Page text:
An African consensus for addressing environment impact on health

Brazzaville, Congo/Victoria Falls, Zimbabwe, 25 August 2017 - Did you know that in the African Region, 23% of premature deaths are attributable to unhealthy environments, at the same time as the Region is facing a double burden of communicable and noncommunicable diseases. 20% of cancers, 31% of cardiovascular diseases, 31% of chronic obstructive pulmonary diseases, and 44% of asthma cases are associated with air pollution, tobacco smoke and chemicals. In fact, as said by Dr. Mashidisio Moeti, WHO Regional Director for Africa, “It is not too late to take firm actions to address the substantial disease burden and economic impact of environmental determinants on health and the consequent socioeconomic impact in the African Region. We have a unique opportunity to demonstrate our commitment to protect present and future generations."

Environment and Health: two dependent sectors 

Currently environmental change and challenges including extreme weather events are occurring at an unprecedented pace. The African Region with highly vulnerable populations is experiencing high burden of both communicable and noncommunicable diseases. It is evident that environmental risks are the source of 23% of the burden of diseases.  These include vector-borne, diarrheal and cardiovascular diseases, as well as lower respiratory infections that are significantly attributable to environmental determinants. In 2012, 4.3 million deaths globally were attributable to indoor pollution, with 580 000 of those deaths occurring in Africa, principally as a result of domestic use of solid fuel for heating, lighting and cooking. 

In recognition of the threat posed by adverse environmental effects on health, African Health and Environment Ministers adopted what is known as ‘Libreville Declaration on Health and Environment in Africa’ in 2008. They made a commitment then, among others, to create frameworks, policies and procedures to face in a more effective way the issue of the environment impact on health, by including all the members of the community and ensuring the compliance of their actions with the international conventions.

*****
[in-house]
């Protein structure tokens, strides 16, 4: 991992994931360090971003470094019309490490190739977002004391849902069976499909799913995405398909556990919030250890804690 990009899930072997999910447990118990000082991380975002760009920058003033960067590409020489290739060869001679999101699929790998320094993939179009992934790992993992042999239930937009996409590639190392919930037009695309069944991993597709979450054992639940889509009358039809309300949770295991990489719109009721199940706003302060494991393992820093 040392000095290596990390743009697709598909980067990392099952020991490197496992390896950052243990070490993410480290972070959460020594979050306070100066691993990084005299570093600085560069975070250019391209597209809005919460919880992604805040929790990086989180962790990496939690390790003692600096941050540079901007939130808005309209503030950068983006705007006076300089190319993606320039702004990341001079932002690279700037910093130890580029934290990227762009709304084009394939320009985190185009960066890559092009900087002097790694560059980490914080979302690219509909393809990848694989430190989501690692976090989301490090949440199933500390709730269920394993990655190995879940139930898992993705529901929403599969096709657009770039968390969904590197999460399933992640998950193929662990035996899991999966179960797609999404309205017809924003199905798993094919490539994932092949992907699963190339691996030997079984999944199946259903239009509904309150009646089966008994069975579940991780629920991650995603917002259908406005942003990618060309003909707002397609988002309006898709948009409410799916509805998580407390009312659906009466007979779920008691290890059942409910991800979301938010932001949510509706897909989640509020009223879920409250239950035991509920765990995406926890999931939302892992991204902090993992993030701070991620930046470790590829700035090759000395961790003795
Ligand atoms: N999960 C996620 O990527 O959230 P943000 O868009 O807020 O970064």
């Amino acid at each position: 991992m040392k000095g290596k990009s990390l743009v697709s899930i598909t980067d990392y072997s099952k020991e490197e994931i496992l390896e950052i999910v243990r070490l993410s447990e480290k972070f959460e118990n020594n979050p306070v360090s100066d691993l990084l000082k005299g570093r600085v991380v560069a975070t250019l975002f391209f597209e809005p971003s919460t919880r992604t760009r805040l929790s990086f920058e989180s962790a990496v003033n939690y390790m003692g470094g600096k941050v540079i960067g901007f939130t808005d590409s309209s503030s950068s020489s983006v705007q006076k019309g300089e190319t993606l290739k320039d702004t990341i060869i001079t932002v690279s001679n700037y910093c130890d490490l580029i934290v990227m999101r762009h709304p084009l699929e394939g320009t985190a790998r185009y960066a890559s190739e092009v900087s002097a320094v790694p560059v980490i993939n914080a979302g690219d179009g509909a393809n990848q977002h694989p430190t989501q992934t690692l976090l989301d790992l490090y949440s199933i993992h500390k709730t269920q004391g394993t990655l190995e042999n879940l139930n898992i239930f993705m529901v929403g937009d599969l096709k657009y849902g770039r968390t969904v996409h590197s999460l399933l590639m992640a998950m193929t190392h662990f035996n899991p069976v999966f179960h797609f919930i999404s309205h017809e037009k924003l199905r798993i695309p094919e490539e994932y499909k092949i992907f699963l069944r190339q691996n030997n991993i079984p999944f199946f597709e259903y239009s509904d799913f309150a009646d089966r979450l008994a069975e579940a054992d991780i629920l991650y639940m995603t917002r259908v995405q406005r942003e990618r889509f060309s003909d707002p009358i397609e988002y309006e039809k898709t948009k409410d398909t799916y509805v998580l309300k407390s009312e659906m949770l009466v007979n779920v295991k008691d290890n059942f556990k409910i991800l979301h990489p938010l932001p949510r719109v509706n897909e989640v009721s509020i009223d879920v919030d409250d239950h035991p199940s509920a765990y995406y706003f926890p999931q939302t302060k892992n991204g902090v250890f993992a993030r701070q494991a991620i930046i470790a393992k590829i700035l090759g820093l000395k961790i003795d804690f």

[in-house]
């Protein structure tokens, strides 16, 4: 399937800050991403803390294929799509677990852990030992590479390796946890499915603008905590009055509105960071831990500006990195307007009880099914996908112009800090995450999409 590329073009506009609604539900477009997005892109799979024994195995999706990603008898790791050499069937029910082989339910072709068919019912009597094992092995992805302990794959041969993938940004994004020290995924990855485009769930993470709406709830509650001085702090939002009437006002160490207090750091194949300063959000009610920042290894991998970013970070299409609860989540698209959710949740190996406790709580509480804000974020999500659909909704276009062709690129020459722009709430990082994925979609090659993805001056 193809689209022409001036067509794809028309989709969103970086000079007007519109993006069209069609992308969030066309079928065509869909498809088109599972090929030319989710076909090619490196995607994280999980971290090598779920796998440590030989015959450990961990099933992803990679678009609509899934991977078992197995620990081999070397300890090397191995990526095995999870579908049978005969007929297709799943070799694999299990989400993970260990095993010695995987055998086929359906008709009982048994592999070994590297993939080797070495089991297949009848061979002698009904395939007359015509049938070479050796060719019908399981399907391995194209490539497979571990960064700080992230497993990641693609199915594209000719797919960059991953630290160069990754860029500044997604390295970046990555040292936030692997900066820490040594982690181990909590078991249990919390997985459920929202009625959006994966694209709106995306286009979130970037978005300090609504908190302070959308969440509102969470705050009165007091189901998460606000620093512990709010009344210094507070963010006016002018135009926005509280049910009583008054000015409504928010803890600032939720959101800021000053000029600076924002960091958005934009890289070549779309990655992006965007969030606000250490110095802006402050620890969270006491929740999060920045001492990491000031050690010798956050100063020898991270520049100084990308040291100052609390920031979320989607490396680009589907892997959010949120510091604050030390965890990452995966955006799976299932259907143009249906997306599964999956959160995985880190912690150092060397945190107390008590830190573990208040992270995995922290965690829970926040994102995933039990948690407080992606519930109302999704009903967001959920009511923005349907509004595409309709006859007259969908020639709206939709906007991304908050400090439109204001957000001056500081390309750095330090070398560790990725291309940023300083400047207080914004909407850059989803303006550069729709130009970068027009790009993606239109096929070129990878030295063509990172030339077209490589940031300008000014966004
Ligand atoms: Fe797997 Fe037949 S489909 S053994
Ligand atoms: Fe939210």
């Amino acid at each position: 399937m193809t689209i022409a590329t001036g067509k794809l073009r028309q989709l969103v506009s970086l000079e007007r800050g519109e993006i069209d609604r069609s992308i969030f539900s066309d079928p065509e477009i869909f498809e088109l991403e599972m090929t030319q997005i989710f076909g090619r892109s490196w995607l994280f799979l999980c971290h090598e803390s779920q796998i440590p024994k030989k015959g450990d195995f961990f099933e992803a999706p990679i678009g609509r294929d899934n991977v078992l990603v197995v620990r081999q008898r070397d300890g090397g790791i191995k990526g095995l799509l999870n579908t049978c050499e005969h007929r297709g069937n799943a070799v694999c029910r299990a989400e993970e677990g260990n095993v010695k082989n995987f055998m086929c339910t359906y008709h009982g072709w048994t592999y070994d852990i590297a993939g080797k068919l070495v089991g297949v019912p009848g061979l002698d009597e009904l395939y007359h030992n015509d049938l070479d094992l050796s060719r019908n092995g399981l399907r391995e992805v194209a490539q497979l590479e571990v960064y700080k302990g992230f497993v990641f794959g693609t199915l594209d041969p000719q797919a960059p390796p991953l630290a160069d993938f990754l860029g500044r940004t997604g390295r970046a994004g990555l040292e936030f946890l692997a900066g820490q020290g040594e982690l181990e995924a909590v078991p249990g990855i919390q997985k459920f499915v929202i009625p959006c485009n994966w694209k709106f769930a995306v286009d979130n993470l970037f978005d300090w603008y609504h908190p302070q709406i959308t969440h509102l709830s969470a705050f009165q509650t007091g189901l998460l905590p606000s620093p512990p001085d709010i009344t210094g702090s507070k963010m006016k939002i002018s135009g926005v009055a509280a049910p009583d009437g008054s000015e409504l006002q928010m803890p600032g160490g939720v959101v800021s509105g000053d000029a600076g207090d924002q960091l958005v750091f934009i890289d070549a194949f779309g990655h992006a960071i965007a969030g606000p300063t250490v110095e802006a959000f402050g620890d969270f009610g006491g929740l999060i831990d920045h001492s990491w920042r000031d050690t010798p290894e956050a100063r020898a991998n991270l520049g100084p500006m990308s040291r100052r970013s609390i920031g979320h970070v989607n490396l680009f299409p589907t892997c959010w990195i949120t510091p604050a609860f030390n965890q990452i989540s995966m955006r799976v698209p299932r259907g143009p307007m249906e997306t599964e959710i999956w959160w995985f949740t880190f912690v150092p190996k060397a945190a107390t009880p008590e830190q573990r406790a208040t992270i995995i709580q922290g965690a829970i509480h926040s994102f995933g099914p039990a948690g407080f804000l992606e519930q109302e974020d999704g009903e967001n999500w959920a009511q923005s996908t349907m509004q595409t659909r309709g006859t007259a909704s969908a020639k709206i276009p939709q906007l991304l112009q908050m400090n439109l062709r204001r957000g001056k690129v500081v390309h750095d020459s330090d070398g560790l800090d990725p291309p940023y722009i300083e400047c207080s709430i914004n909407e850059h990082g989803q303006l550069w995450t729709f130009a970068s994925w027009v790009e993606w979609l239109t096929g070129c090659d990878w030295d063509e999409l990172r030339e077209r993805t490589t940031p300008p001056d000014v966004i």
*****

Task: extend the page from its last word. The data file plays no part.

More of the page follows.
The strategy: joint and integrated actions to face the issue

A lot has taken happened nine years after the implementation of the ‘Libreville Declaration on Health and Environment in Africa’. Today international environmental health priorities have evolved considerably with the adoption of the SDGs, the Paris Agreement on climate change (2015) and the Sendai Framework for Disaster Risk Reduction 2015-2030. Global Health Security along with antimicrobial resistance has also emerged as a top priority on the global public health agenda. 

Addressing adverse impact of the environment on health requires an up-to-date and integrated strategy, rooted in the Libreville Declaration and aligned with the sustainable development goals (SDGs). In the light of this, the World Health Organization (WHO) is introducing a ‘Regional strategy for the Management of Environmental Determinants of Human Health in the African Region 2017-2021’. The strategy will be reviewed by ministers of health, during the 67th session of the Regional Committee for Africa, at Victoria Falls, Zimbabwe from August 28th till September 1st, 2017.   

Its aim is to guide countries to reduce the burden of disease caused by environmental factors through safe, sustainable and health-enhancing human environments. It will also serve as a framework for accelerating the implementation of the Libreville Declaration. The principal areas of focus of the strategy include improving drinking-water and sanitation and hygiene, air pollution and clean energy, chemicals and waste, climate change, vector control and health in the workplace. Its implementation will require reviewing and reinforcing existing institutional arrangements, establishing a sustainable financing mechanism, strengthening national capacities for research, advocacy and communication, and integrated surveillance, monitoring and evaluation. Its implementation by member states is expected to significantly contribute to the attainment of the SDGs.
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For more information, please contact:
Dr Magaran Bagayoko. Team Leader, Public health & Environment, Telephone: +47-241-39903
Email: Bagayokom [at] who.int
C. Boakye-Agyemang, Communications Adviser (Congo), Telephone: +47-241-39420 Mobile: +242 065 20 6565. Email: boakyeagyemangc [at] who.int
Bellya, Ameyo Sekpon, Communications Officer (Congo), Telephone: +47-241-39xxx Mobile: +242 065311423,  Email: sekpona [at] who.int
 

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